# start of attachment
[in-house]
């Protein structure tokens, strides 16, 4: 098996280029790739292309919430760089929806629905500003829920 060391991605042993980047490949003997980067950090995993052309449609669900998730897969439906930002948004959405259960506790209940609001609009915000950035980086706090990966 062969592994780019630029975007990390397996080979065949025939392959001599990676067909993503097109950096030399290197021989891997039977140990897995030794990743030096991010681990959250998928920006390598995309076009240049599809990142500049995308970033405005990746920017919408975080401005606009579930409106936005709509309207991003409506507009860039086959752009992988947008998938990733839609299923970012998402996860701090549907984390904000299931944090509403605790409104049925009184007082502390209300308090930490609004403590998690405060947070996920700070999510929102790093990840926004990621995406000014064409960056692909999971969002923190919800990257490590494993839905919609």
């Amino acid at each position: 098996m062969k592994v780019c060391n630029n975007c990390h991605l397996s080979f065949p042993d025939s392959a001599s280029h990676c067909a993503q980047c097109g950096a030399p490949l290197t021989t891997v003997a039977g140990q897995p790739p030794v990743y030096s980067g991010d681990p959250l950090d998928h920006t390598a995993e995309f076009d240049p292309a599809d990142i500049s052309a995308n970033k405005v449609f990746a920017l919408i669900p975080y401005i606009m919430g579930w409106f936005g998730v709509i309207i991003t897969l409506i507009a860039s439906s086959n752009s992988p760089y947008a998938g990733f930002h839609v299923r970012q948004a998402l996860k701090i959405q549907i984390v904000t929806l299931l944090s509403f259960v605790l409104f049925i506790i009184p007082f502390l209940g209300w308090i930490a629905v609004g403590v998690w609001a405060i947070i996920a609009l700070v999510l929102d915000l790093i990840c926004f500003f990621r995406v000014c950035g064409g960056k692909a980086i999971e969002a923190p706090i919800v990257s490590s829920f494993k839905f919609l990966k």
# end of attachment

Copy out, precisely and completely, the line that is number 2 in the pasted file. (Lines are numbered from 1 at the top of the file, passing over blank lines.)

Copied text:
């Protein structure tokens, strides 16, 4: 098996280029790739292309919430760089929806629905500003829920 060391991605042993980047490949003997980067950090995993052309449609669900998730897969439906930002948004959405259960506790209940609001609009915000950035980086706090990966 062969592994780019630029975007990390397996080979065949025939392959001599990676067909993503097109950096030399290197021989891997039977140990897995030794990743030096991010681990959250998928920006390598995309076009240049599809990142500049995308970033405005990746920017919408975080401005606009579930409106936005709509309207991003409506507009860039086959752009992988947008998938990733839609299923970012998402996860701090549907984390904000299931944090509403605790409104049925009184007082502390209300308090930490609004403590998690405060947070996920700070999510929102790093990840926004990621995406000014064409960056692909999971969002923190919800990257490590494993839905919609």